11.01.2018

Making Character Discoveries

Many writers start a novel with a plot concept and a few character sketches. The characters are put in service of executing the demands of the unfolding plot. As they gain more definition, they move from enacting plot events to having  thoughts about said events. If those are the only thoughts they have, however, the novel had better feature an unending string of exciting events.

One method of deepening characterization derives its impetus from thinking about the plot. This is expanding the horizon first to thoughts about events that occurred much earlier in the book and then beyond. Let’s use a running example to see how this works.

The marriage of Henry and Eleanor breaks up shortly after the novel begins. Henry works late hours, and he’s tired of being nagged about it. A younger office associate sees midlife male with money, and Henry tumbles. As Eleanor reacts with outrage and vituperation, the thoughts of both partners are focused on the  successive sad steps of the divorce proceedings, guided by their hawk-eyed lawyers.

As a writer, this plotting can be entertaining at first, but at some point the black-robed process starts to feel dull. Isn't this how divorces always go? The only way to achieve differentiation is through making the characters more individual. One way to do that is asking: what particular problems were Henry and Eleanor having before the breakup? You return to page 20, and sure enough, you wrote: “When he got home Friday night, he found a Post-It on the refrigerator informing him that she had taken the kids for the weekend to her parents’. She had been doing that a lot lately.”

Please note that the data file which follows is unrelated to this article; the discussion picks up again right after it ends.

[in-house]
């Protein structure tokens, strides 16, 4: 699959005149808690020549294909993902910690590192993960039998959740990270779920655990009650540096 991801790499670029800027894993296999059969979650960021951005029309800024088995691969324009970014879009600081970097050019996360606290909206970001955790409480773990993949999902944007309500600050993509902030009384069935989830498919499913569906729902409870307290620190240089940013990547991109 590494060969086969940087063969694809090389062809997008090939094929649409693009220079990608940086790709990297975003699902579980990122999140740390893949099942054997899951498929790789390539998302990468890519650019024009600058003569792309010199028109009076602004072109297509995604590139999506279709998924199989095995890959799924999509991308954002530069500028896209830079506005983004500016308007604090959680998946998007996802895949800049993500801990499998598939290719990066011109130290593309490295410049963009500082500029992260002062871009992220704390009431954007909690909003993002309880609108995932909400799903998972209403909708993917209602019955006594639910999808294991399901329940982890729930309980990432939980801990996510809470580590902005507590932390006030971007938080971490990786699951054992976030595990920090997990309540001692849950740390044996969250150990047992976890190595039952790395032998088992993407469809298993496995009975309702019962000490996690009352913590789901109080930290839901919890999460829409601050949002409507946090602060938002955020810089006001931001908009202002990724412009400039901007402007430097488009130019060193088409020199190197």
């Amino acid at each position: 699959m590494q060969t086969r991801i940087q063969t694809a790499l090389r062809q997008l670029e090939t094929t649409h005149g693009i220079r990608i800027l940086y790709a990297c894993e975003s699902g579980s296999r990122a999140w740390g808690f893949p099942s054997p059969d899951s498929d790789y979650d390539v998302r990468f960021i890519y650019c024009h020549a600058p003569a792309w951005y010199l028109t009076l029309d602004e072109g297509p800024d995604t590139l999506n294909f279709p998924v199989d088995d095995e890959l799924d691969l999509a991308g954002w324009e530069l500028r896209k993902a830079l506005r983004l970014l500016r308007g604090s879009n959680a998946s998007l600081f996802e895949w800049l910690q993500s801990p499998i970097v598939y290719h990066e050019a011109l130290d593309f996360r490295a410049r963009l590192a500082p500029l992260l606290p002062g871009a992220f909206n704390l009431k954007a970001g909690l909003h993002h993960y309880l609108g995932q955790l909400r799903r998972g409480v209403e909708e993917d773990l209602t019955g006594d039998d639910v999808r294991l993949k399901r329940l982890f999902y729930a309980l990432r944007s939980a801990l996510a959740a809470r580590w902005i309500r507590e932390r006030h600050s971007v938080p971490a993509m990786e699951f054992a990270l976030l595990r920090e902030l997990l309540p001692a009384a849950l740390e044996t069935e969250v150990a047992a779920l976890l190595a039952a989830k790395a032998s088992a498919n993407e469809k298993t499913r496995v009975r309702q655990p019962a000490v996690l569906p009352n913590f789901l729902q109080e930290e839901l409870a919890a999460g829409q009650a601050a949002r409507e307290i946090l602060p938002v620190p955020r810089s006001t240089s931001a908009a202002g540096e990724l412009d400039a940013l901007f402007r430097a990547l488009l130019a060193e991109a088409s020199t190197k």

If you’re on page 200, and Henry wakes up, feeling worn out by his energetic honey baby—who’s already left for work, of course, to impress Henry—he might think back to that evening, standing alone at the fridge. He was angry then, but reflecting back, how does he feel now? Regret that he didn’t make more time for the kids perhaps? Renewed anger at his wife for never telling him she felt neglected? Irritation with his golden-sixties mother-in-law?

All of these thoughts have more depth because the reader too remembers his feelings at that time. They are part of Henry’s history. But you can go beyond that. Take the mother-in-law, for instance. Henry might compare her to his present good fortune. “At least honey baby’s parents lived in Idaho.” And how about his father-in-law, a beleaguered mouse that, thank God, Henry has never been like? You could go on in that vein for a few more sentences. The long-past thoughts, in other words, are a gateway for further discoveries about Henry.

Exercise: When you comb through the material you wrote early on to set up your characters, open a new file in which you can expand upon the “facts” you find. Each time you locate a character, sketch out anecdotes that show the qualities the lead character remembers. Does, for instance, the mother-in-law play Joni Mitchell constantly?

“Memory has always fascinated me. Think of it. You can recall at will your first day in high school, your first date, your first love.”
—Eric Kandel

Copyright @ 2018, John Paine







No comments:

Post a Comment

Copyright © 2012 John Paine. All rights reserved.